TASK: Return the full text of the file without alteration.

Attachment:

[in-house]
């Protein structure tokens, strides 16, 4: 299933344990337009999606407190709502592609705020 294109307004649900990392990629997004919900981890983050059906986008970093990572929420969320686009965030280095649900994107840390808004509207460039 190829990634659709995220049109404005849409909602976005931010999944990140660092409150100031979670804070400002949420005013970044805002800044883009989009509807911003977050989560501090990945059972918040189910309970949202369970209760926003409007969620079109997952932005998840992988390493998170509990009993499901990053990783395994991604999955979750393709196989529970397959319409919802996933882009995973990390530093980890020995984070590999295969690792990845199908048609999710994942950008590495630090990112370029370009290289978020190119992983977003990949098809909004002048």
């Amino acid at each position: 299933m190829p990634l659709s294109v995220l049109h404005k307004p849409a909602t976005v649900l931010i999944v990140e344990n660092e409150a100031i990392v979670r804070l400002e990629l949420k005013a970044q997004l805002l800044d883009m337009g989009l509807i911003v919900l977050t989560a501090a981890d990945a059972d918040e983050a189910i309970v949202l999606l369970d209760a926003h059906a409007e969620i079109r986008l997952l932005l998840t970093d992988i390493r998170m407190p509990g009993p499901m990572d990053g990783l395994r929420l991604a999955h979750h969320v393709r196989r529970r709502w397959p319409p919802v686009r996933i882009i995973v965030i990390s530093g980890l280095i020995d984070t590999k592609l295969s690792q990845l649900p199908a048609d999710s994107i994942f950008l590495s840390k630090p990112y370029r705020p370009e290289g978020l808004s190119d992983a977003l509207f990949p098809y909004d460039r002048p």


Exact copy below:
[in-house]
């Protein structure tokens, strides 16, 4: 299933344990337009999606407190709502592609705020 294109307004649900990392990629997004919900981890983050059906986008970093990572929420969320686009965030280095649900994107840390808004509207460039 190829990634659709995220049109404005849409909602976005931010999944990140660092409150100031979670804070400002949420005013970044805002800044883009989009509807911003977050989560501090990945059972918040189910309970949202369970209760926003409007969620079109997952932005998840992988390493998170509990009993499901990053990783395994991604999955979750393709196989529970397959319409919802996933882009995973990390530093980890020995984070590999295969690792990845199908048609999710994942950008590495630090990112370029370009290289978020190119992983977003990949098809909004002048």
């Amino acid at each position: 299933m190829p990634l659709s294109v995220l049109h404005k307004p849409a909602t976005v649900l931010i999944v990140e344990n660092e409150a100031i990392v979670r804070l400002e990629l949420k005013a970044q997004l805002l800044d883009m337009g989009l509807i911003v919900l977050t989560a501090a981890d990945a059972d918040e983050a189910i309970v949202l999606l369970d209760a926003h059906a409007e969620i079109r986008l997952l932005l998840t970093d992988i390493r998170m407190p509990g009993p499901m990572d990053g990783l395994r929420l991604a999955h979750h969320v393709r196989r529970r709502w397959p319409p919802v686009r996933i882009i995973v965030i990390s530093g980890l280095i020995d984070t590999k592609l295969s690792q990845l649900p199908a048609d999710s994107i994942f950008l590495s840390k630090p990112y370029r705020p370009e290289g978020l808004s190119d992983a977003l509207f990949p098809y909004d460039r002048p």